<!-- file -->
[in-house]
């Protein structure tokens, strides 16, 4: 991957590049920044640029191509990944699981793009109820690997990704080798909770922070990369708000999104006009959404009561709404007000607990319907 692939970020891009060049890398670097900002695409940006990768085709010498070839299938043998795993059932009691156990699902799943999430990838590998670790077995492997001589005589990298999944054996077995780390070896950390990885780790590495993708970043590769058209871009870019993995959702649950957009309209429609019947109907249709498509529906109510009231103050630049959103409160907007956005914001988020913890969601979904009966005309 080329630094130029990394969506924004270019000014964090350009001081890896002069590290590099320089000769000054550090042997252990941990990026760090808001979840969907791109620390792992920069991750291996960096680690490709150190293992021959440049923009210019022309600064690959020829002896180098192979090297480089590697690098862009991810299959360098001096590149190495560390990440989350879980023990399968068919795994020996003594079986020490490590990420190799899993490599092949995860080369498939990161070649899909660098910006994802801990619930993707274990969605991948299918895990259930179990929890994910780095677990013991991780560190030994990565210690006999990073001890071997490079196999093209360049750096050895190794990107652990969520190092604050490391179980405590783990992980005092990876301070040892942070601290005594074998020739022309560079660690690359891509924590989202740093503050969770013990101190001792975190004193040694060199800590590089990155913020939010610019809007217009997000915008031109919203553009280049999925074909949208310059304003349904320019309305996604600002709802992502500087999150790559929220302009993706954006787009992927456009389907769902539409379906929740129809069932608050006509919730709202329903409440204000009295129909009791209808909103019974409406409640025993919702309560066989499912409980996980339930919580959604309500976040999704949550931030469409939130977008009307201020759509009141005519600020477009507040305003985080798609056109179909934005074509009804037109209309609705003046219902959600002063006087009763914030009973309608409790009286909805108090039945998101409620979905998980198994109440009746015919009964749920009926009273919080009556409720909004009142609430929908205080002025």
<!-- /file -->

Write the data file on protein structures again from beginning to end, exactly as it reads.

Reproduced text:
[in-house]
């Protein structure tokens, strides 16, 4: 991957590049920044640029191509990944699981793009109820690997990704080798909770922070990369708000999104006009959404009561709404007000607990319907 692939970020891009060049890398670097900002695409940006990768085709010498070839299938043998795993059932009691156990699902799943999430990838590998670790077995492997001589005589990298999944054996077995780390070896950390990885780790590495993708970043590769058209871009870019993995959702649950957009309209429609019947109907249709498509529906109510009231103050630049959103409160907007956005914001988020913890969601979904009966005309 080329630094130029990394969506924004270019000014964090350009001081890896002069590290590099320089000769000054550090042997252990941990990026760090808001979840969907791109620390792992920069991750291996960096680690490709150190293992021959440049923009210019022309600064690959020829002896180098192979090297480089590697690098862009991810299959360098001096590149190495560390990440989350879980023990399968068919795994020996003594079986020490490590990420190799899993490599092949995860080369498939990161070649899909660098910006994802801990619930993707274990969605991948299918895990259930179990929890994910780095677990013991991780560190030994990565210690006999990073001890071997490079196999093209360049750096050895190794990107652990969520190092604050490391179980405590783990992980005092990876301070040892942070601290005594074998020739022309560079660690690359891509924590989202740093503050969770013990101190001792975190004193040694060199800590590089990155913020939010610019809007217009997000915008031109919203553009280049999925074909949208310059304003349904320019309305996604600002709802992502500087999150790559929220302009993706954006787009992927456009389907769902539409379906929740129809069932608050006509919730709202329903409440204000009295129909009791209808909103019974409406409640025993919702309560066989499912409980996980339930919580959604309500976040999704949550931030469409939130977008009307201020759509009141005519600020477009507040305003985080798609056109179909934005074509009804037109209309609705003046219902959600002063006087009763914030009973309608409790009286909805108090039945998101409620979905998980198994109440009746015919009964749920009926009273919080009556409720909004009142609430929908205080002025």